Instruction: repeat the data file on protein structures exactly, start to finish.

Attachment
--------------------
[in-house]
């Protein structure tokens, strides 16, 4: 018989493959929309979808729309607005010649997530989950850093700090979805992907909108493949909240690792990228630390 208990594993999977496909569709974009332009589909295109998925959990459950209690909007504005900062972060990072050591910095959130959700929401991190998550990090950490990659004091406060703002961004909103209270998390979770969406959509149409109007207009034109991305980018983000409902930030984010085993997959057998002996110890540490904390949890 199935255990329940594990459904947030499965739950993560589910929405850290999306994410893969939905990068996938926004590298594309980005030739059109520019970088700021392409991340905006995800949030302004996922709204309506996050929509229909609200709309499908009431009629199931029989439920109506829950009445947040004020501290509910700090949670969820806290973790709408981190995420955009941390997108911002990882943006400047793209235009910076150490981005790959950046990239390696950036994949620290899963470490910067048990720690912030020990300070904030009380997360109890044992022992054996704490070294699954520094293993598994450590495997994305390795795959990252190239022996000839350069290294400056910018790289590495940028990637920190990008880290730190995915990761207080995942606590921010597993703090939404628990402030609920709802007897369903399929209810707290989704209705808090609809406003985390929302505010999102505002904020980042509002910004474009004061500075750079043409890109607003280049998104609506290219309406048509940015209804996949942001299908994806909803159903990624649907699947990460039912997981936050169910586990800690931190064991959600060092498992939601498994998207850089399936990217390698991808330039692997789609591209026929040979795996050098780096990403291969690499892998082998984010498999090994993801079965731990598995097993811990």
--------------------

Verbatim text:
[in-house]
């Protein structure tokens, strides 16, 4: 018989493959929309979808729309607005010649997530989950850093700090979805992907909108493949909240690792990228630390 208990594993999977496909569709974009332009589909295109998925959990459950209690909007504005900062972060990072050591910095959130959700929401991190998550990090950490990659004091406060703002961004909103209270998390979770969406959509149409109007207009034109991305980018983000409902930030984010085993997959057998002996110890540490904390949890 199935255990329940594990459904947030499965739950993560589910929405850290999306994410893969939905990068996938926004590298594309980005030739059109520019970088700021392409991340905006995800949030302004996922709204309506996050929509229909609200709309499908009431009629199931029989439920109506829950009445947040004020501290509910700090949670969820806290973790709408981190995420955009941390997108911002990882943006400047793209235009910076150490981005790959950046990239390696950036994949620290899963470490910067048990720690912030020990300070904030009380997360109890044992022992054996704490070294699954520094293993598994450590495997994305390795795959990252190239022996000839350069290294400056910018790289590495940028990637920190990008880290730190995915990761207080995942606590921010597993703090939404628990402030609920709802007897369903399929209810707290989704209705808090609809406003985390929302505010999102505002904020980042509002910004474009004061500075750079043409890109607003280049998104609506290219309406048509940015209804996949942001299908994806909803159903990624649907699947990460039912997981936050169910586990800690931190064991959600060092498992939601498994998207850089399936990217390698991808330039692997789609591209026929040979795996050098780096990403291969690499892998082998984010498999090994993801079965731990598995097993811990």